BioShock: Please Fix


With series creator Ken Levine and his Irrational Games outfit back at the helm, it’s safe to say that some of us are struggling to contain our excitement at the prospect of BioShock Infinite. The solid but Levine-less BioShock 2 wasn’t a bad game by any stretch of the imagination – in fact, its much-improved combat mechanics arguably dragged the franchise into the top tier of first person shooters. But it had its niggles and there’s no escaping the feeling that Rapture wasn’t quite the same the second time around. Thank heavens then for Columbia – the city in the sky that will serve as the setting for the next BioShock outing. The simple announcement of a new stage on which to act out the latest BioShockian drama will be enough to satiate plenty of those who felt BioShock 2 was a little stale. However, it also sets the mind racing as we wonder what else will be new when the third entry in the series finally arrives. We’re going to have to wait until 2012 to find out, of course, but in the meantime here’s a wish list of the top five improvements I’d like to see made to this outstanding franchise before I board the good ship-state Columbia:

1. A new subtle, well-rounded villain

Andrew Ryan stands proud as one of the greatest antagonists ever thrust into a game’s spotlight. Whether you saw him as a villain, a hero, or something in between, his character was fleshed out to an extent rarely seen in a film – let alone a videogame. Sophia Lamb, on the other hand, was an annoying cow with a school teacher’s approach to plot exposition and all the depth of character of Master Chief’s pet amoeba. Let’s hope BioShock Infinite leaves Lamb’s lamentations behind and gives us a villain to rival Ryan.

2. Freedom to explore a brave new world

From where I’m standing, there’s nothing wrong with linearity in itself. But BioShock 2’s strict linearity contributed to the feeling that Rapture had lost a little bit of its magic by the time of the franchise’s second installment. The fact that the first game allowed the player to backtrack through previously explored areas of the city did more than just afford you genuine choice in how and when you tackled the Big Daddies and Little Sisters. It also gave Rapture the feeling of a real ecosystem that existed independently of your actions, adding greatly to the underwater world’s magic. Irrational could do worse than to build on this sense of freedom as they strive to recreate the wonder of Rapture.

3. Fitting boss fights

Does a BioShock game really need strong boss fights? No, probably not. But what no game on earth needs is a silly blue rubber man sitting between the protagonist and the final cut scene, steadily demolishing your immersion in the storyline whilst you begrudgingly eat your way through his cartoon health bar. If we’re going to face a final boss in BioShock Infinite, please don’t let it be one that makes us wet ourselves with laughter instead of fear.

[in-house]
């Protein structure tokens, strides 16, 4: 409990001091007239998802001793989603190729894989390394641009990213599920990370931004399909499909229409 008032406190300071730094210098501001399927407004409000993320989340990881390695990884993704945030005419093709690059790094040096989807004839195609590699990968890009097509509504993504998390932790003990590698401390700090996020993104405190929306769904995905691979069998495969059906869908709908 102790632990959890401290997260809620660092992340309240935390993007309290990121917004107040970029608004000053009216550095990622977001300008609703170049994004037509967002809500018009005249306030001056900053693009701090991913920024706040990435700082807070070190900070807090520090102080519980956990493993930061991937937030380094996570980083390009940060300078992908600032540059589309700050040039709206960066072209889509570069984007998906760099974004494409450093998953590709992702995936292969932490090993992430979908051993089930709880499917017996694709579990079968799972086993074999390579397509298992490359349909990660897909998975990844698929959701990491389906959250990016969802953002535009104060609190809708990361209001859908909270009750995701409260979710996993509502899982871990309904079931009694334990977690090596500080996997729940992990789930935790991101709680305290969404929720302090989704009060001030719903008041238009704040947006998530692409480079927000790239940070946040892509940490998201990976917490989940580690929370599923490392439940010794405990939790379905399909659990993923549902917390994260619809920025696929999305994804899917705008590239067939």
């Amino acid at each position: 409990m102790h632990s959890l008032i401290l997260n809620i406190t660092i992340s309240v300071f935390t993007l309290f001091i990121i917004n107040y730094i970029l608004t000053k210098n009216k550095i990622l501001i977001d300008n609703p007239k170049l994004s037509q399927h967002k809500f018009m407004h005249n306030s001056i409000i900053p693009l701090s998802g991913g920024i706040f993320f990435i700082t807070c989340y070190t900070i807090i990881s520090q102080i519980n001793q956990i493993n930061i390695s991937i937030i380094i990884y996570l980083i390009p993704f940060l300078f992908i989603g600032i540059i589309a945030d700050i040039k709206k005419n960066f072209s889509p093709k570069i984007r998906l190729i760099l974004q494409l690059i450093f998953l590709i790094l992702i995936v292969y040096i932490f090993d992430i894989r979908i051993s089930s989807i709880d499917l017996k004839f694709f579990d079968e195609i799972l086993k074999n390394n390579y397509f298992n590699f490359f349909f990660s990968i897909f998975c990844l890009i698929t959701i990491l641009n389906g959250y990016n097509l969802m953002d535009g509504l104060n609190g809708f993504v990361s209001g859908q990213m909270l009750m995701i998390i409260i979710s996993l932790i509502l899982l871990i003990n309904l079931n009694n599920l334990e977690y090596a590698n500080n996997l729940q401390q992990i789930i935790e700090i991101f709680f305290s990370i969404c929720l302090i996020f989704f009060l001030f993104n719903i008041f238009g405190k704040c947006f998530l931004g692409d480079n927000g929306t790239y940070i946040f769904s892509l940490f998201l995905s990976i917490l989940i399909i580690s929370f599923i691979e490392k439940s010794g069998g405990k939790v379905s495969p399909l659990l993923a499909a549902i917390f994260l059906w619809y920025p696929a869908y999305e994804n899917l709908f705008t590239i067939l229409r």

4. More nuanced NPC interactions and moral dilemmas

It might have seemed pretty neat the first time, but the power to decide the fate of a Little Sister soon loses its charm. Let’s face it: you’re not really making any choice at all other than a simple selection between the options of having your power-up cake now and eating it later instead. If anything, the choice of whether or not to fight Big Daddies in the first place was more interesting than the subsequent ‘dilemma’ over how to deal with your defeated foes’ young charges. The option to pass by on the other side of a Little Sister’s menacing guardian felt refreshingly real and provided a nice anecdote to the decidedly one-sided nature of your interaction with most of the other inhabitants of Rapture. BioShock 2’s introduction of the fairly single-minded Big Sisters failed to repeat the trick but perhaps Irrational Games have something more exciting up their sleeve? Fans won’t complain about the questionable decision to trade off the BioShock brand if Infinite takes player choice up a notch.

5. A fresh tutorial system

The way in which the original BioShock held your hand through its early stages without ever feeling artificial was masterfully executed, especially since the dubious difficulty curve inherent to the game’s central mechanics would otherwise have stood out like a sore thumb. However, it would be nice if BioShock Infinite could find a new way to show you the ropes, since BioShock 2’s repeating of the same tutorial formula grated more than a little bit. Irrational Games can’t be blamed for that, of course, but if I find myself being forced to “learn” that fire melts ice one more time, I may have to have a little cry.

What are your biggest hopes and fears for BioShock Infinite? Do you think there’s room for improvement or am I being too picky?

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  • Nathan Hardisty (Bananahs)

    My fear of Bioshock Infinite has already been realized; player character speaking.